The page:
This book covers the period spanning the international invasion of Afghanistan in 2001 to the foreign military withdrawal in 2014. It explores and dissects the conflictual encounter between international troops, statebuilders and donors on the one hand, and Afghan elites and the wider population on the other. It brings together a group of leading experts and analysts on Afghanistan who examine the varied reasons behind the mixed and often perverse effects of exogenous state-building and reflects upon their implications for wider theory and practice. The starting point of the various contributions is a serious engagement with empirical realities, drawing upon extended experience and field research. Their exploration of the unfolding dynamics and effects of external intervention raise fundamental questions about the core premises underlying the state-building project.
This book was published as a special issue of Central Asian Survey.
1. Rethinking liberal peacebuilding, statebuilding and transition in Afghanistan: an introduction 2. Statebuilding in Afghanistan: challenges and pathologies 3. Statebuilding in Afghanistan: a contradictory engagement 4. Contested boundaries: NGOs and civil–military relations in Afghanistan 5. A tale of two retreats: Afghan transition in historical perspective 6. March towards democracy? The development of political movements in Afghanistan 7. The dynamics of informal political networks and statehood in post-2001 Afghanistan: a case study of the 2010–2011 Special Election Court crisis 8. Order, stability, and change in Afghanistan: from top-down to bottom-up state-making 9. The hollowing-out of the liberal peace project in Afghanistan: the case of security sector reform 10. Getting savages to fight barbarians: counterinsurgency and the remaking of Afghanistan 11. Nexuses of knowledge and power in Afghanistan: the rise and fall of the informal justice assemblage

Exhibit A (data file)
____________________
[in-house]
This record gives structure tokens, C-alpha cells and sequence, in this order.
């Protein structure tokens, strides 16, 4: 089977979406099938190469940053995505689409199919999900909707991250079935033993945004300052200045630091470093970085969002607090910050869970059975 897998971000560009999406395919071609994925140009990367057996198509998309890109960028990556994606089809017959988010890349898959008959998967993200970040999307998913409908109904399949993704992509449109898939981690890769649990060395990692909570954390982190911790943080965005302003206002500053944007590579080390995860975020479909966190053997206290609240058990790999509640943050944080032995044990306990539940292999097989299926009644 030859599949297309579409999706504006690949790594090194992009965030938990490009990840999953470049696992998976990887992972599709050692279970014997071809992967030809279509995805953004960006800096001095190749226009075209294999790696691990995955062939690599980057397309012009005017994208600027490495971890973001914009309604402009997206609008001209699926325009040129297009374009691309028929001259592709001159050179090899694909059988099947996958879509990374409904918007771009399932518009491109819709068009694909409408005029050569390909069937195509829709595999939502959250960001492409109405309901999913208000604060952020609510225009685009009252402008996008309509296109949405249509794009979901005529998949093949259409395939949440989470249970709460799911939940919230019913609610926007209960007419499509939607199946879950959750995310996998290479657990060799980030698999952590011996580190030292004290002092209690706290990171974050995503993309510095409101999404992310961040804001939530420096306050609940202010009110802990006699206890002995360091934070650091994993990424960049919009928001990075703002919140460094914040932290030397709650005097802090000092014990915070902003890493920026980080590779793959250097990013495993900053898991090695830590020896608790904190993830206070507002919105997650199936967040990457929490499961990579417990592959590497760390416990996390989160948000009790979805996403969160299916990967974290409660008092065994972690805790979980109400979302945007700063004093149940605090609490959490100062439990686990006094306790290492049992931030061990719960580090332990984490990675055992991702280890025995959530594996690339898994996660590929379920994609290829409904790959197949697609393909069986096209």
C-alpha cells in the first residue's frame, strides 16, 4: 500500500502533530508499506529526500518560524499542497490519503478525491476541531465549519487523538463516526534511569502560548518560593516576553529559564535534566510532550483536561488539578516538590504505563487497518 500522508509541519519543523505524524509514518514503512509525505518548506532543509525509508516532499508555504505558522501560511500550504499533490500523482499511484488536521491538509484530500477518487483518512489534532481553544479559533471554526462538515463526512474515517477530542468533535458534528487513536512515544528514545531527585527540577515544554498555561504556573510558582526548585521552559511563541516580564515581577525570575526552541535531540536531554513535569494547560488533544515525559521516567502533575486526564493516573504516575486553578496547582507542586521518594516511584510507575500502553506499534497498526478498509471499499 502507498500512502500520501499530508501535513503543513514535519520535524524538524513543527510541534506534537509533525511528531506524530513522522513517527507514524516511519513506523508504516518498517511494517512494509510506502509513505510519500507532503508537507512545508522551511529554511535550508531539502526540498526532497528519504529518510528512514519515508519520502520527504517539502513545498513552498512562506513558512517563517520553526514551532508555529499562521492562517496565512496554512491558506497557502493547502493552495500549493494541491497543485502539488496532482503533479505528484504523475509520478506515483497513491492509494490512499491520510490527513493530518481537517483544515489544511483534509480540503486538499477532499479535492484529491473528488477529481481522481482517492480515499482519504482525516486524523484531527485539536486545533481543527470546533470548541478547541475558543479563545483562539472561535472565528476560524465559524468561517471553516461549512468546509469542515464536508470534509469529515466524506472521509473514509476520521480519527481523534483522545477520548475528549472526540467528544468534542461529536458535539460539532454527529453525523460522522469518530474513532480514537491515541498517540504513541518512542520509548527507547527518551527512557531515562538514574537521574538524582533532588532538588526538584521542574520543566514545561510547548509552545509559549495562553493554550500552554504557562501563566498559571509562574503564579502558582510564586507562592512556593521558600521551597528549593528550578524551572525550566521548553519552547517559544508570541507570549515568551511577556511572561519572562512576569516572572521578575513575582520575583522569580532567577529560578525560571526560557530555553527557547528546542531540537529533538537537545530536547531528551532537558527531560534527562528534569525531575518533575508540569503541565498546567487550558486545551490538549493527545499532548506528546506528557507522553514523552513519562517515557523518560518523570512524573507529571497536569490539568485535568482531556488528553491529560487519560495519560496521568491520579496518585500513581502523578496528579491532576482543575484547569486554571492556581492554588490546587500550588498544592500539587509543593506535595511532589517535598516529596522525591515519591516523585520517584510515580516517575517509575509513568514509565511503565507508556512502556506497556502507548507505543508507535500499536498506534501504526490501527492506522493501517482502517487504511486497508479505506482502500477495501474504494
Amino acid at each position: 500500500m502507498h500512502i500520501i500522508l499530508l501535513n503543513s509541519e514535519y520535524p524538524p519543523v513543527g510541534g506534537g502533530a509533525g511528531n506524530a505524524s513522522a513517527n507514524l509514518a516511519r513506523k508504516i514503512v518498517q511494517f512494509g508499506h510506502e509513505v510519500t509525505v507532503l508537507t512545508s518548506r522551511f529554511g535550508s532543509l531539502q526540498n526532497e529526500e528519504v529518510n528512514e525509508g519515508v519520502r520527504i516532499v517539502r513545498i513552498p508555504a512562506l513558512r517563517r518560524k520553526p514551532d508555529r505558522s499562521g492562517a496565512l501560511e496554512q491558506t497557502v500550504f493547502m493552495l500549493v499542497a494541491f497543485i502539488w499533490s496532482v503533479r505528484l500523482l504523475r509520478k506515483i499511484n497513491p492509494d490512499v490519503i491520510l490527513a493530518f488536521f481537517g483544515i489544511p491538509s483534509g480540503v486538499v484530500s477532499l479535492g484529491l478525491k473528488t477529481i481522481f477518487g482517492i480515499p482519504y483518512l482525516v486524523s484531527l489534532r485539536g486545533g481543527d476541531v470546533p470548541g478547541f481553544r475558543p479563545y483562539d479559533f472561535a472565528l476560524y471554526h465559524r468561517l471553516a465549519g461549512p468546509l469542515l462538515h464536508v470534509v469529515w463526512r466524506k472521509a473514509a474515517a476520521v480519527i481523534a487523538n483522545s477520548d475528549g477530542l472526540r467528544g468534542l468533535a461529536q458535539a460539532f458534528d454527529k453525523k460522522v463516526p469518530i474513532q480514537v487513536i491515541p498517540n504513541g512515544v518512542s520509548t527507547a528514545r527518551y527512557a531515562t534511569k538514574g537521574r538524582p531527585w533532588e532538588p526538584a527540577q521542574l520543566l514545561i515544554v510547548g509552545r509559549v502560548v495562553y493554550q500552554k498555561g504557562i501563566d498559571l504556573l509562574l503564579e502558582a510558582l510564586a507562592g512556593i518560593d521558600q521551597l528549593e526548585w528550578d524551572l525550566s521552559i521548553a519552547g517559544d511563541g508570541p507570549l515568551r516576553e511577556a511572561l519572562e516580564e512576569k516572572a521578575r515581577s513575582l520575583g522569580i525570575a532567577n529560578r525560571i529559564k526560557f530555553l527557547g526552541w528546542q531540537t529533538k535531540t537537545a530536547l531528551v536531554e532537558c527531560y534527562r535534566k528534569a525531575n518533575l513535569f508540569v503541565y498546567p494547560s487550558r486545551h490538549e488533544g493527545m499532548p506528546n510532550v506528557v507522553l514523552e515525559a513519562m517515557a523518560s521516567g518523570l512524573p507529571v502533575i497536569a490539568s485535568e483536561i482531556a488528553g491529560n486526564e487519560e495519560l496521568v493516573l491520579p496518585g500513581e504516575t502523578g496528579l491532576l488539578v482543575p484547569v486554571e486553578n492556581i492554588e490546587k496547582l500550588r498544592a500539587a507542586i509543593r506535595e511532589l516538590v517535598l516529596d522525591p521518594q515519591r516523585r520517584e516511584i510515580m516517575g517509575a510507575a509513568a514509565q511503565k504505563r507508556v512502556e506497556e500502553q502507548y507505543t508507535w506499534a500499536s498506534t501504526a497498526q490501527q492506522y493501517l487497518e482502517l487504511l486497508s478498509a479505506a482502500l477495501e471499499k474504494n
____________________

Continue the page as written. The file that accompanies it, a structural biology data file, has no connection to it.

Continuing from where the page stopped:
THIRDWORLDS will focus on the political economy, development and cultures of those parts of the world that have experienced the most political, social, and economic upheaval, and which have faced the greatest challenges of the postcolonial world under globalisation: poverty, displacement and diaspora, environmental degradation, human and civil rights abuses, war, hunger, and disease.
THIRDWORLDS serves as a signifier of oppositional emerging economies and cultures ranging from Africa, Asia, Latin America, Middle East, and even those ‘Souths’ within a larger perceived North, such as the U.S. South and Mediterranean Europe. The study of these otherwise disparate and discontinuous areas, known collectively as the Global South, demonstrates that as globalisation pervades the planet, the south, as a synonym for subalterity, also transcends geographical and ideological frontiers.